Weather Radar

A novel method for suppression of ground clutter (GC) in weather radar is presented. The novel identification scheme is entirely phase based, unlike power-based schemes that are generally used. GC contributions to the Doppler spectrum are identified from the differential phase between complex spectral coefficients of two spectra estimated for odd- and even-indexed half-sequences of the original time series. Phase values near zero are used as indicators of  clutter contributions for Doppler bins close to zero velocity. Indicated Doppler bins are notched from the original spectrum, and the moments are then obtained. The identification scheme is motivated by spectra of an electronically steered phased array of the National Weather Radar Testbed (NWRT) and requires a suf?cient number of pulses/samples for spectral analyses. However, the method can be used with a mechanically steered antenna with an appropriate adjustment compensating smearing due to antenna rotation. The method was tested on several NWRT data sets obtained in clear air and in precipitation. One example of clutter altered power in precipitation is shown here. There is no baseline for comparison, as the NWRT does not have clutter altering at the present time. Nonetheless, for a comparison of power- and phase-based identification schemes, a power-based clutter alter similar to the one  used by the National Weather Service on the network of mechanically steerable Weather Surveillance Doppler radars WSR-88Dís is implemented on NWRT and used as a preliminary baseline for comparison.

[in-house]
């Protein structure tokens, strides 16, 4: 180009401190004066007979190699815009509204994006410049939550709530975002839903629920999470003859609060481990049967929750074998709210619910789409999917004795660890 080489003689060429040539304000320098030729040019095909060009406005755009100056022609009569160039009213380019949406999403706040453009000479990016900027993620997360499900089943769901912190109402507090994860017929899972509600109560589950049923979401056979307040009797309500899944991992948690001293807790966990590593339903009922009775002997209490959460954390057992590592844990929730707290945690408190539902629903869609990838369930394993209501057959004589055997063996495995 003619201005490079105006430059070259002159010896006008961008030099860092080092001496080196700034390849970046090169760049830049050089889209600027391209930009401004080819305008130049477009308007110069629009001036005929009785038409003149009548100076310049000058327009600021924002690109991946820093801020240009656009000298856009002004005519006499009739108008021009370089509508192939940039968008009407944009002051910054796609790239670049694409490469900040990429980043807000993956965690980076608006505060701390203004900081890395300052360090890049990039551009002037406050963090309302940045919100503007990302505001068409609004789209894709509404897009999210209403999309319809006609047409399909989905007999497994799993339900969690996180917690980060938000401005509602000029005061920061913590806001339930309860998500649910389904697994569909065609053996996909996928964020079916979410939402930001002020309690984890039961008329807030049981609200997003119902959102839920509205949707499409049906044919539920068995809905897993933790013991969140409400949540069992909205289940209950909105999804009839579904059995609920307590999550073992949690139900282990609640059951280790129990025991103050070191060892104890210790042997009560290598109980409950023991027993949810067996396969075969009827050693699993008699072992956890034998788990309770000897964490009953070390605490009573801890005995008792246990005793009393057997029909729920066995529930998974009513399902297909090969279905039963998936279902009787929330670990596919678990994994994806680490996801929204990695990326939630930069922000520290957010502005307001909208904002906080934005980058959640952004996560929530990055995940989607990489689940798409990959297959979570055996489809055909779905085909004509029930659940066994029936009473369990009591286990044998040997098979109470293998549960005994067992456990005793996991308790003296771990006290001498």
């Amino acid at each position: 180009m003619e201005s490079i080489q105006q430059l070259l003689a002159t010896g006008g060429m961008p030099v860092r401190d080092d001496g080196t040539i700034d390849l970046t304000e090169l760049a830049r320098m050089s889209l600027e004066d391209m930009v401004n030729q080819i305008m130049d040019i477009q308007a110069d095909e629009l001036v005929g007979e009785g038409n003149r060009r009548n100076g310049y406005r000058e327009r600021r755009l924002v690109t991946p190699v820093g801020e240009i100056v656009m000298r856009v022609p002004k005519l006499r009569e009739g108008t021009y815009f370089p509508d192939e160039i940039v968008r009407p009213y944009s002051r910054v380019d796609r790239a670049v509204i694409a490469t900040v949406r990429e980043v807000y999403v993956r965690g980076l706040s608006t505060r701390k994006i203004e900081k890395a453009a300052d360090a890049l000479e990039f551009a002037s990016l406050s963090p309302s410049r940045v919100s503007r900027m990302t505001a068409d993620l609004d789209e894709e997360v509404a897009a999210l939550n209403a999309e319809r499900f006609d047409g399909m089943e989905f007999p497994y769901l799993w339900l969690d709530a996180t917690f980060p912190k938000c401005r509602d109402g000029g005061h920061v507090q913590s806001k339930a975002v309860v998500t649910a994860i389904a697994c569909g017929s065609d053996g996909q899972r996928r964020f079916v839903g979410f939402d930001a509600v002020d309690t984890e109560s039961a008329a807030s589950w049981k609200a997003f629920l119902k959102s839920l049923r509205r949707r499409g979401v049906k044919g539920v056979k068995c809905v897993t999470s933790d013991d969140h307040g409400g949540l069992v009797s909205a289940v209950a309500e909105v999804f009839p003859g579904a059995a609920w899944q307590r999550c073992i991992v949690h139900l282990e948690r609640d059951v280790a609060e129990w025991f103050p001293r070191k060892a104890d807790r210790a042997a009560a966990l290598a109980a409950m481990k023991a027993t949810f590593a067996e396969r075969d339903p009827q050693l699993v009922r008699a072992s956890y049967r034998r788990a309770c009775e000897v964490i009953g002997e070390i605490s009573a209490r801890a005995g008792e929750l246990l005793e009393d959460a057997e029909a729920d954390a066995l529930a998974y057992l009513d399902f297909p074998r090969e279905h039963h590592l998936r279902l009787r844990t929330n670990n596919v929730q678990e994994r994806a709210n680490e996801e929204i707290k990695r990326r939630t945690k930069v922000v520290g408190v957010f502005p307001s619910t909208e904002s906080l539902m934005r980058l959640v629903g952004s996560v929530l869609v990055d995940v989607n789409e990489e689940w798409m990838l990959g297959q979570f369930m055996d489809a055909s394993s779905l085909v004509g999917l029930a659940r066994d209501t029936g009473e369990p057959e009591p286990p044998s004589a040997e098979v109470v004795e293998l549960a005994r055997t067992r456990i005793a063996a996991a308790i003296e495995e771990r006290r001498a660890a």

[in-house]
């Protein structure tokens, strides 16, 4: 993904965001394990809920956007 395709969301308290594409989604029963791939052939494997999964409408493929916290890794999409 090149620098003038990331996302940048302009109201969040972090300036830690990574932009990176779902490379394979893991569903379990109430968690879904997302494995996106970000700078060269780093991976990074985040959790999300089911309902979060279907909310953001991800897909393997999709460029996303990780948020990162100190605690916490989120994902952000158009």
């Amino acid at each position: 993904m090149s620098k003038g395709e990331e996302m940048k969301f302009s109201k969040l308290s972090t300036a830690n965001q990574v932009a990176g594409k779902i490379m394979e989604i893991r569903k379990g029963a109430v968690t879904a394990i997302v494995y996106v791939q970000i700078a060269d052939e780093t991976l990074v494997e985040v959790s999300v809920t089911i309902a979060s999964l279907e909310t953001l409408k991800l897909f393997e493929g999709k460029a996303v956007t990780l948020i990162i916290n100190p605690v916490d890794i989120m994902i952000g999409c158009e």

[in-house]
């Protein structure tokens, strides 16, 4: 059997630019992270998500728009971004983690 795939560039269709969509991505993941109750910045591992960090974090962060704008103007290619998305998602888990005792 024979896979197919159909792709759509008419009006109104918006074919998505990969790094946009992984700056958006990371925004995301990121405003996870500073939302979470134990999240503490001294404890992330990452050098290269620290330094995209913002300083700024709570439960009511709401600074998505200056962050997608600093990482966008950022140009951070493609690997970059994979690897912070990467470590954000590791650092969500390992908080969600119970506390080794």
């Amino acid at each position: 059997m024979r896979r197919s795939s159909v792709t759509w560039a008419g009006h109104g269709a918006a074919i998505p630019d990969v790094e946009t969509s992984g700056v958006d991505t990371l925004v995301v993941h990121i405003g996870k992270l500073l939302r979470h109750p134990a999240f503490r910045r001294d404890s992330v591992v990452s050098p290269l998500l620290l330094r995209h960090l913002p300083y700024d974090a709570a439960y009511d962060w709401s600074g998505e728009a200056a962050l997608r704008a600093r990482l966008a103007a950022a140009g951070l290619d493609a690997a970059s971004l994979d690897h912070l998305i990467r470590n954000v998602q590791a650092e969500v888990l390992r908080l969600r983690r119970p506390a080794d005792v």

Dr. Svetlana Bachmann

Researcher, University of Oklahoma

Date: January 18, 2008 at 12:30 PM

Location: Engineering Building II, Room 1230

Interdisciplinary Distinguished Seminar Series

The Department of Electrical and Computer Engineering hosts a regularly scheduled seminar series with preeminent and leading reseachers in the US and the world, to help promote North Carolina as a center of innovation and knowledge and to ensure safeguarding its place of leading research.